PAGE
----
Lionsgate looks for a “Hunger Games” replacement
Will “Gods of Egypt,” the $140 million sword-and-sandals epic from Aussie director Alex Proyas, connect at the box office and become a franchise Lionsgate can use to help replace “The Hunger Games”?
Or will the pyrotechnics-filled fantasy action epic become a pricey pyramid power play that didn’t pan out?
We’ll begin to find out next week, when “Gods of Egypt” opens in North America and around the world. Thursday’s updated tracking had it set to open to around $15 million, when it rolls out on Feb. 26, along with the Fox sports drama “Eddie the Eagle” and and the Open Road thriller “Triple 9.”
When your production budget is in triple-figure millions and you’ve spent another $30 million or so on marketing, you’d typically like to see more than mid-teen millions for your film’s opening. Maybe something along the lines of the $61 million that another “Clash of the Titans” delivered in 2010, on its way to nearly half a billion dollars in global grosses for Warner Bros.
That’s a long shot, judging by the tracking. But long shots bring greater returns than favorites when they come in, and “Gods of Egypt” fills the first part of that equation.
Director Proyas has a significant following, based on his earlier efforts on “I, Robot” and the cult hit “Dark City,” along with Brandon Lee’s “The Crow.” And the largely European (and white, but we’ll get to that) ensemble includes several familiar, if not marquee, names. But a large-scale desert action epic with hordes of extras and CGI and special effects galore appeared to be a risky venture.
“Gods of Egypt” is one of the more lavish productions involving a movie without men in tights, dinosaurs or a spaceship undertaken recently.
The plot follows follows mortal hero Bek (Brenton Thwaites) on his journey to save the world and rescue his true love. He enlists the help of the powerful god Horus (Nikolaj Coster-Waldau) in an unlikely alliance against Set (Gerard Butler), the merciless god of darkness, who has plunged the empire into chaos and conflict. Also in the cast are Elodie Young as Hathor, Chadwick Boseman as Thoth and Geoffrey Rush as Ra. Matt Sazama and Burk Sharpless wrote the screenplay.
Reaction to the trailers and marketing has been mixed at best for the fantasy action epic. It got off on the wrong foot in November, when fans reacting to promo posters from the film blew up social media to bash Proyas and Lionsgate for using a nearly all-white cast in portraying Egyptians, who history tells us were black. The director and studio took the unusual step of apologizing and promising to do better.
(That was a better response than the one Ridley Scott managed when facing similar heat over the nearly all-white cast of “Exodus: Gods and Kings” in 2014. Scott dropped jaws with his unvarnished but unsettling justification: He needed white stars to get the film financed.)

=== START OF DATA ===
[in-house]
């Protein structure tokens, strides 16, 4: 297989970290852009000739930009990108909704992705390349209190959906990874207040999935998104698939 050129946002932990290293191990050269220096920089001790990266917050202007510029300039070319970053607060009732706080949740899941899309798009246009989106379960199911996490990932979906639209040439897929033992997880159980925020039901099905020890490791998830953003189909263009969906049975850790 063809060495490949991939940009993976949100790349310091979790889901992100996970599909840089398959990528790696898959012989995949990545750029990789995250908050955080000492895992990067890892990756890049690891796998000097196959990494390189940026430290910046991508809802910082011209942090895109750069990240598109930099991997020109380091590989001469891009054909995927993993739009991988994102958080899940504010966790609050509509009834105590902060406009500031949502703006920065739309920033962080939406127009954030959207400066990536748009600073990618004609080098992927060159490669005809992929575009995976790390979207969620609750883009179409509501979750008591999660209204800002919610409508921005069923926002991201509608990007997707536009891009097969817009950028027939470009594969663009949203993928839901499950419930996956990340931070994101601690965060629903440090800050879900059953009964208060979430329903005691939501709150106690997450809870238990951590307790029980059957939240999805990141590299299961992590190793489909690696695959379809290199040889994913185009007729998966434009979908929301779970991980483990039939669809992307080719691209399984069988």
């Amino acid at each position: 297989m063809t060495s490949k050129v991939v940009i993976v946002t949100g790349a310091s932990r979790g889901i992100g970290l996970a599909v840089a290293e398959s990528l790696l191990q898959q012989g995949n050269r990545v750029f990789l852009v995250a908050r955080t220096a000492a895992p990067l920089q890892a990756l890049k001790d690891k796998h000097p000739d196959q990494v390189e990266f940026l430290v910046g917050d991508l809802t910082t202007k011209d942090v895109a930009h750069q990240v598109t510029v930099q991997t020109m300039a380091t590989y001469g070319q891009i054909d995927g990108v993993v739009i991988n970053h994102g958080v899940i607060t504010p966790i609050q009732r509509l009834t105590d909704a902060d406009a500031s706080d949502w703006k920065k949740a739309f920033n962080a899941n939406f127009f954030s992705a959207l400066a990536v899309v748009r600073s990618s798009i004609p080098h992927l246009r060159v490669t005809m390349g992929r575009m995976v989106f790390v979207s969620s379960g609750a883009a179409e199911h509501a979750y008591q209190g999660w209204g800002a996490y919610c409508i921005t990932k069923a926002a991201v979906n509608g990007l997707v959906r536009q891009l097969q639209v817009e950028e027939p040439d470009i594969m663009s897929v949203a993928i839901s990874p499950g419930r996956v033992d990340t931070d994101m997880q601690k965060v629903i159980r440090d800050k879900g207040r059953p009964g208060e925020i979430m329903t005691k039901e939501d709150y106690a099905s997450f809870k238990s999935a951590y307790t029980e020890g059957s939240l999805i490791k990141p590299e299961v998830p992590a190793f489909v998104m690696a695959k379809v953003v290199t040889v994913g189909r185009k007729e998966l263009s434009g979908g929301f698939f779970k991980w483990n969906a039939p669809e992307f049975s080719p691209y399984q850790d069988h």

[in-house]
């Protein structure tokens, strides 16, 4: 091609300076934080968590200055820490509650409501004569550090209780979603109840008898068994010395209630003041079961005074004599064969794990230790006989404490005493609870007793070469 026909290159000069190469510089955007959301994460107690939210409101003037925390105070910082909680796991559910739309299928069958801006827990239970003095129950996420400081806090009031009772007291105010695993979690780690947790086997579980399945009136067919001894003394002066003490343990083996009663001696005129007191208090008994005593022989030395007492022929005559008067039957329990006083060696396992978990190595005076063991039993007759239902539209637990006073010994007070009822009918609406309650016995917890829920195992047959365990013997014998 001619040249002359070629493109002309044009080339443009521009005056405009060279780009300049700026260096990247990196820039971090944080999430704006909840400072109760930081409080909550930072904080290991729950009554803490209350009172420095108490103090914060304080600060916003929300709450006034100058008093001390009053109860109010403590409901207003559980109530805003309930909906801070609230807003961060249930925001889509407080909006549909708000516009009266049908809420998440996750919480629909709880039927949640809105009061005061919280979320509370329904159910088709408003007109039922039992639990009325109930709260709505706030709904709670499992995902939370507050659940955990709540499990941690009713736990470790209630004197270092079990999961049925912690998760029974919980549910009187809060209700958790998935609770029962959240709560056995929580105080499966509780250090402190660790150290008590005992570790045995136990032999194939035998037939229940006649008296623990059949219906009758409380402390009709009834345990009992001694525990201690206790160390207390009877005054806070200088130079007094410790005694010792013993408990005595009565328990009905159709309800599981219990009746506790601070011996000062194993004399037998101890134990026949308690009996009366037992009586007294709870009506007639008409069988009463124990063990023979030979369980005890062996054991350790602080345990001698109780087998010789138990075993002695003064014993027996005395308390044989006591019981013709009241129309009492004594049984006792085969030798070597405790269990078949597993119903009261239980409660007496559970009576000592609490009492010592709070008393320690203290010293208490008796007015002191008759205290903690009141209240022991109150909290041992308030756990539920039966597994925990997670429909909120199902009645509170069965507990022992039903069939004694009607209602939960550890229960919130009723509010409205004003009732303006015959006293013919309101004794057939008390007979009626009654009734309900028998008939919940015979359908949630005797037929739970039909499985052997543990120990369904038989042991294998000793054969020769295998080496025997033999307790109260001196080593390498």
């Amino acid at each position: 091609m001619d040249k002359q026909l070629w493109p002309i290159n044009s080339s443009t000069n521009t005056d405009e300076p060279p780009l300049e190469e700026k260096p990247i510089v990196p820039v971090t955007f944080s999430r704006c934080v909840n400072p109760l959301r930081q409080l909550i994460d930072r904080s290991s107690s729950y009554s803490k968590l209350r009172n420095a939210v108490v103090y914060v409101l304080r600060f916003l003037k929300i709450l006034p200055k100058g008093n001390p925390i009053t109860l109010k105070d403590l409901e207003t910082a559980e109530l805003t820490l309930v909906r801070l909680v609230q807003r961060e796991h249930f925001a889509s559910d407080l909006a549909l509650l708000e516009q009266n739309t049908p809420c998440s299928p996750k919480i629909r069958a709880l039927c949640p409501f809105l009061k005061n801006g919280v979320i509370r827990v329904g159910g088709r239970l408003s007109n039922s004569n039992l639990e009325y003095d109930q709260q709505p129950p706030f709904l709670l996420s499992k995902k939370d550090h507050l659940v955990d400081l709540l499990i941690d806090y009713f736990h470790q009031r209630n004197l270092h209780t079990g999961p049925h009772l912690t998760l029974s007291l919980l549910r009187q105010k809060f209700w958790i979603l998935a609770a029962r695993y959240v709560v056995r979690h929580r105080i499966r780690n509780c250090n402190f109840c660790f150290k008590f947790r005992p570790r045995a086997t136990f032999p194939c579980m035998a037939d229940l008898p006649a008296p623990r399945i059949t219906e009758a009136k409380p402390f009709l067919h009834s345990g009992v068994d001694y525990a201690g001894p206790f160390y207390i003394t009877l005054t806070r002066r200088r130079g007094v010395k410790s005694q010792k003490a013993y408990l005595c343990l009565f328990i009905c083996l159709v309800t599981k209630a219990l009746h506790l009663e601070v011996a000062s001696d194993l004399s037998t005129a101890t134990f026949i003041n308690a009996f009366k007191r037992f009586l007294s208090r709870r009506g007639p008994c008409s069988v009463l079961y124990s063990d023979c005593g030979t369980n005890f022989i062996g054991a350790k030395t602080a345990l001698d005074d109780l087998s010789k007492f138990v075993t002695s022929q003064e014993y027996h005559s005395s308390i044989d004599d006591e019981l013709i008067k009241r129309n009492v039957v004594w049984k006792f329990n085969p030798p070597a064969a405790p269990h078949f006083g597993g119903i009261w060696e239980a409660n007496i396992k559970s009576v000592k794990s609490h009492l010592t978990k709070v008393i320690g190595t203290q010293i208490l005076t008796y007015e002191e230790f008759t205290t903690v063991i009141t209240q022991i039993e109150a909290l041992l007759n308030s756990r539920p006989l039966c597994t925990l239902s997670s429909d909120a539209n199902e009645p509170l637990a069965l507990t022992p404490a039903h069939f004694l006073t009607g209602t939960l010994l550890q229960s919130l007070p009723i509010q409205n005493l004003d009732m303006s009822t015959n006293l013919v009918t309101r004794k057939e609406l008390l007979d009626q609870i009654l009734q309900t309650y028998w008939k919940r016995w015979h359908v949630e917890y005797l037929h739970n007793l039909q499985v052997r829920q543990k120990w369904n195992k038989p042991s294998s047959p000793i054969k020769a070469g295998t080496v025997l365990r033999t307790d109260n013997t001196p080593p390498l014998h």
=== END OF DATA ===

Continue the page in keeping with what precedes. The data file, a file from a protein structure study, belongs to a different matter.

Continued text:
It’s hard to tell where the carping over casting ends and nitpicking the film begins, but there’s some negativity out there. The trailers are exciting and the effects are eye-catching, but some online commenters have taken issue with what they call the film’s “old-fashioned” — fans call it classic — look and feel of the film.
“This feels late,” Jeff Bock, Exhibitor Relations senior media analyst, told TheWrap on Thursday. “Right after ‘The Immortals’ or ‘The 300’ would have made more sense, because gods and heroes movies have been cool for awhile.”
“Clash of the Titans” did just okay in 2010, but two 2014 “Hercules” movies — one starring Dwayne Johnson, another with Kellen Lutz — did not, and 2010’s “Prince of Persia” (with Jake Gyllenhaal) was a $200 million bust for Disney.
Proyas is active on Facebook and recently took on some of the film’s detractors.
“I have seen the movie play with several audiences and people love it. For those who are too “cool” or too pc, and want to damn this film based on some trailers or posters or unfinished VFX shots I say you will miss out on a fun, wild ride,” he said.
Lionsgate wasn’t talking Thursday, but CEO Jon Feltheimer has said that his production costs are capped at $10 million. That’s after multiple overseas licensing deals and a whopping tax credit paid by the Australian government to have the film shot there, which covered roughly 46 percent of the budget. That tax credit is a financial game-changer, and means that the studio can see a profit if the film can in time ring up $40 million-$50 million in its domestic run, a possibility with an opening in the mid-teen millions.
The Vin Diesel action fantasy “The Last Witch Hunter” disappointed domestically and topped out with $27 million for Lionsgate last fall, but took in $113 million from abroad. Should “Gods of Egypt” follow a similar path, and maybe break out in some overseas markets to generate overages, the studio could wind up solidly in the black.
Movies have beaten bad buzz before — Brad Pitt‘s “World War Z” debuted to $66 million in 2013 after being savaged by the media over cost overruns and major reshoots — so we’ll see. Its social-media profile is significant, but how much of that is negative is tougher to gauge.